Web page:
Energy or Entropy?

I spent the other morning in my son’s Montessori classroom. It’s a beautiful, old-school room with high ceilings, large windows and plenty of space, which is good because it’s filled each day with twenty-eight 3-, 4-, and 5-year-olds. No small task.

I’ve been in Montessori classrooms before, yet I was still surprised when the day was never officially called to order. Instead the children took off their shoes, found some work (or not), and began their day in twenty-eight different ways while their two teachers, Ms. Luz and Ms. Allison, surfed in between them to check in and gauge where each child was at on that particular morning – hungry, happy, angry, sleepy.

This flow of atoms continued for the next four hours. When it was snack time, rotations of five children ate in self-organizing shifts – the order determined entirely by the classroom’s five Mardi Gras-style necklaces. (If you weren’t wearing one, it wasn’t snack time.)

Sometimes, the teachers joined a student to inquire about his work or perhaps to add a wrinkle to what she was doing, as Ms. Luz did when my son took out a container of plastic animals. She stood by as he spread the animals out on a colored mat, and then quietly asked him in Spanish (it’s a language immersion school) to identify the different figures. When he found the right one, he would get up and cross the room to repeat the Spanish name of the animal to Ms. Allison, who would either help correct his pronunciation slightly or simply say, “Exacto.” Then he would return to the mat of animals, and Ms. Luz would be ready for the pattern to repeat itself, while all around her a swirl of similar teaching moments provided plot points for the classroom’s chaotic graph of individualized ebb and flow.

When the children gathered in a circle for their first all-class activity, at 11:15am, I watched Leo’s teachers to see how they were doing. I remember reaching this point of the day as a teacher and feeling enervated, parched, and desperate for a break in the action. But because Ms. Allison and Ms. Luz had hadn’t spent the morning trying to corral all 28 students into a single activity (or into a state of singular attention), they mirrored the spirit of the children – fresh, engaged, centered.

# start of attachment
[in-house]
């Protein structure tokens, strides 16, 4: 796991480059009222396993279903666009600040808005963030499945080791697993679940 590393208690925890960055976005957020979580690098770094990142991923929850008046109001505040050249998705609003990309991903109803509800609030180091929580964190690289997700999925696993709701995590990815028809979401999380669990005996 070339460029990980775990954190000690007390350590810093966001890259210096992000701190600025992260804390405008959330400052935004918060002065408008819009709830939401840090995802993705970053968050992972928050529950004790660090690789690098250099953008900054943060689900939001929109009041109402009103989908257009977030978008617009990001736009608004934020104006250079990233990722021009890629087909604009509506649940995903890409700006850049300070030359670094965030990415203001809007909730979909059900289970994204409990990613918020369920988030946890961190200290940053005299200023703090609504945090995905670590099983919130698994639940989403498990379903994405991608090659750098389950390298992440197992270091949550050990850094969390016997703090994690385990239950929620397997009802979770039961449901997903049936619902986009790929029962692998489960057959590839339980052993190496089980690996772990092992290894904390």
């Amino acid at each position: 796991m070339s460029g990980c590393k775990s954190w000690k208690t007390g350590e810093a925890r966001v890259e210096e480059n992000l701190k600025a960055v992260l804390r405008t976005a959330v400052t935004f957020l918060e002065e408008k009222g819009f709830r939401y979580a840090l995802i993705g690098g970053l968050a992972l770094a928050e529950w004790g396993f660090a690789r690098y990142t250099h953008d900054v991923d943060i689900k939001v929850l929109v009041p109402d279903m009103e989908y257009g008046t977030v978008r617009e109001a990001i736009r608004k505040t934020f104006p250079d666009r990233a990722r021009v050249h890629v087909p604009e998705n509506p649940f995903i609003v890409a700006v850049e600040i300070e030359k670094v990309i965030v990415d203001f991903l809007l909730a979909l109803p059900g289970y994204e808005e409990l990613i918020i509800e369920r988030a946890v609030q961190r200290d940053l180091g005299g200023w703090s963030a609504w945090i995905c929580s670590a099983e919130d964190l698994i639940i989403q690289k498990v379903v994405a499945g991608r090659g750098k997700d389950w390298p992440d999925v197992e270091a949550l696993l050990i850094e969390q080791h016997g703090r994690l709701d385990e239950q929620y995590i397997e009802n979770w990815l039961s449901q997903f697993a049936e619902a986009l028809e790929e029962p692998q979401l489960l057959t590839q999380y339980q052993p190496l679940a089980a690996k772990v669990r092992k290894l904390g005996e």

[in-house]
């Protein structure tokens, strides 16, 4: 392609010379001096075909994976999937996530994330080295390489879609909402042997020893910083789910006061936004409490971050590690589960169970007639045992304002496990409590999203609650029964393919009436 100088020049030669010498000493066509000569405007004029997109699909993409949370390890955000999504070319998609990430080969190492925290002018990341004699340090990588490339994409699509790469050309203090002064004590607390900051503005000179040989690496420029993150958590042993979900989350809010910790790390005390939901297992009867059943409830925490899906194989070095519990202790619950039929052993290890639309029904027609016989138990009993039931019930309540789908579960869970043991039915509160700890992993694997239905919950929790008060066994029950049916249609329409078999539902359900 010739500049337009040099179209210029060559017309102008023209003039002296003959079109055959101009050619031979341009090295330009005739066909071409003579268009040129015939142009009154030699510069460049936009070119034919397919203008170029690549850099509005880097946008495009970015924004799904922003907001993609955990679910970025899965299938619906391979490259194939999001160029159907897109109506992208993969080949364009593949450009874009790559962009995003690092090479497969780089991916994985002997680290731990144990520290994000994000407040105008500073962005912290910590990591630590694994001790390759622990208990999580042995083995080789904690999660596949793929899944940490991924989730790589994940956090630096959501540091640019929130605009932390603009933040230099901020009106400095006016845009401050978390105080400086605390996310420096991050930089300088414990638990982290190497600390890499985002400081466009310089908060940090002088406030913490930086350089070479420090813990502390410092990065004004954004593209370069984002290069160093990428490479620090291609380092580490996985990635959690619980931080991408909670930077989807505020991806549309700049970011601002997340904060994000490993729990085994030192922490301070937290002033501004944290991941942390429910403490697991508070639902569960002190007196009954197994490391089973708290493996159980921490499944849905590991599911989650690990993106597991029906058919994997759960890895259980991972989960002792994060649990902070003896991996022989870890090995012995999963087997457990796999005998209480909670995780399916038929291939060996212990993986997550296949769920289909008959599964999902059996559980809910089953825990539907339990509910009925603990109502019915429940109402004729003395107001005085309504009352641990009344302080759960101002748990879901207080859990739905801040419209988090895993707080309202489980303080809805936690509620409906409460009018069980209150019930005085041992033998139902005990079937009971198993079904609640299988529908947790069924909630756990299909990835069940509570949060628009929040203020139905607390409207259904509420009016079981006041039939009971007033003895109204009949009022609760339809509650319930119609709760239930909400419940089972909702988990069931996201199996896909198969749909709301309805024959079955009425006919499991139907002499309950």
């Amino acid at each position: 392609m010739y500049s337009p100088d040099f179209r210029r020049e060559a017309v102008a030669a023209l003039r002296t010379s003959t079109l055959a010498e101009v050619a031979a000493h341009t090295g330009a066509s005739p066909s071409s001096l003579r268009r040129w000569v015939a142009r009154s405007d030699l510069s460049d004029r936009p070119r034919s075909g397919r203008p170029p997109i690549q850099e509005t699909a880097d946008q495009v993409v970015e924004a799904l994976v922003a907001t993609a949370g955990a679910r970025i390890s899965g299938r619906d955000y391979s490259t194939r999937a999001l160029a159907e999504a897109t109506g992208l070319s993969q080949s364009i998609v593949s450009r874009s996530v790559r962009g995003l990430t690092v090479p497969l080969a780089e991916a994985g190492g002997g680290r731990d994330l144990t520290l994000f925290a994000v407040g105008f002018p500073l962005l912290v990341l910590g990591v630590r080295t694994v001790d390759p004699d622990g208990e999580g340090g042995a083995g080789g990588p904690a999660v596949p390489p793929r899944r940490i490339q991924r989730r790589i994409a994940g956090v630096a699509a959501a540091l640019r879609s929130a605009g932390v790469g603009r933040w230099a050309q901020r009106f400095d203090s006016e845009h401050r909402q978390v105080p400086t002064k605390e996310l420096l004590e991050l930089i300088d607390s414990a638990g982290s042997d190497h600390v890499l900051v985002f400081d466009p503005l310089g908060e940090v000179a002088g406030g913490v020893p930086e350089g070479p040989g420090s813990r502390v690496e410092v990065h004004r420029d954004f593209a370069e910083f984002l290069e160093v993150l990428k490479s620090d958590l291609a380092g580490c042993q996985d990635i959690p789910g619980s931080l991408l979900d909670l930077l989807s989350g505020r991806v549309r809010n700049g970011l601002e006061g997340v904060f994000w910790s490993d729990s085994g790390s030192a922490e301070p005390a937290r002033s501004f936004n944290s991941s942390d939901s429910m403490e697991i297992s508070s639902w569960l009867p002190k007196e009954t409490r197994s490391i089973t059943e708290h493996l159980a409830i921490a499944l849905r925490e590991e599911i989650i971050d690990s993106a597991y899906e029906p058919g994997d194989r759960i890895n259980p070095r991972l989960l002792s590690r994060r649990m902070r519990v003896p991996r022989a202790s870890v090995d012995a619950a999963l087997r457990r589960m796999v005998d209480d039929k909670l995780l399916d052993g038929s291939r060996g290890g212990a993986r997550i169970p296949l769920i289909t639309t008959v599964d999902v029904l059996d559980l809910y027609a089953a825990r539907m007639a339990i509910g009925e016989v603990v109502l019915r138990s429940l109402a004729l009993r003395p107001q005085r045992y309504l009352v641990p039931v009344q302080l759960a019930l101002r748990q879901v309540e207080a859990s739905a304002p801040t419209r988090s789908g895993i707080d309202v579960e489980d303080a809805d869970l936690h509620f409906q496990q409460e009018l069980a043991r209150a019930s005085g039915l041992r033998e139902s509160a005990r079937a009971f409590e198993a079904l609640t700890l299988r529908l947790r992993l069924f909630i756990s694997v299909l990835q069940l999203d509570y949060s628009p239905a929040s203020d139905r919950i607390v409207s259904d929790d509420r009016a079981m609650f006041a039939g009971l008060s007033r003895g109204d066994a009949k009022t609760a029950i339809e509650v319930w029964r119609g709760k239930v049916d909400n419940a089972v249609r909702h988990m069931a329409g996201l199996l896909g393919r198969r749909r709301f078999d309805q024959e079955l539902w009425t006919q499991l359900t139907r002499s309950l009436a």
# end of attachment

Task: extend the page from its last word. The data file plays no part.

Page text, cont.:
Energy vs. entropy. Corraling vs. allowing.

There is great wisdom in a learning environment that allows the motivation and self-direction of the participants to drive the activity, and in which skilled adults work with the natural flow of energy and attention to help children develop a sense of themselves, their interests, and their place in a community. Imagine how much better both child and teacher would feel if this sort of environment was the norm and not the exception?

4 thoughts on “Energy or Entropy?”

  • Sandy Piderit says:

    My daughter attended a private Montessori school for 3 years (2 preschool, 1 kindergarten year). Mixed-age classrooms allowed young learners to advance at their own pace, some charging ahead with math, others with geography, and others with practical life skills. It was a wonderful experience for her.

    From my perspective, the best part was that each kindergarten afternoon was after the preschoolers went home, and so the teacher-student ratio was 1 to 10 or 12. That probably doesn’t scale in any affordable way.

    Now, we live in California, where 20% budget cuts to K-12 education over the past 5 years have resulted in kindergarten classrooms with 30 students, and no instructional aides. Teachers are retiring, and enrollment in teacher preparation programs has declined dramatically, since new teachers over the past five years have been repeatedly laid off.

    Sometimes there’s no way around the fact that education is expensive. The way to scale a high-quality program is to invest in the resources required to maintain its quality.


  • It sounds idyllic. Compare that to my Title I public school kindergarten where my attempts to Montessorize my classroom are thwarted at every turn by state and Federal mandates, Common Core NATIONAL Standards, data-driven curriculum, forced fidelity of non-developmentally appropriate programs and practices, etc.

    Seth and Sandy are both right to mention scale. There are so many factors preventing this type of schooling from being the norm. But we are fighting for it.

  • We, in The Big-Brained Superheroes Club, are trying to balance these things in our after school program as well (only we call them structure and pandemonium). Possibly one of our biggest challenges is encouraging our young Big-Brained Superheroes become active participants in their own lives. They spend so much of their time being dictated to and reacting to their world that the proposition of active (and positive) self-propulsion seems only to confuse them. “Weird” is the word I’ve heard them use to describe that confusion. And yet, they seem to be making progress toward it over time. Which could be because our club’s reward structure is designed toward encouraging them to do so.

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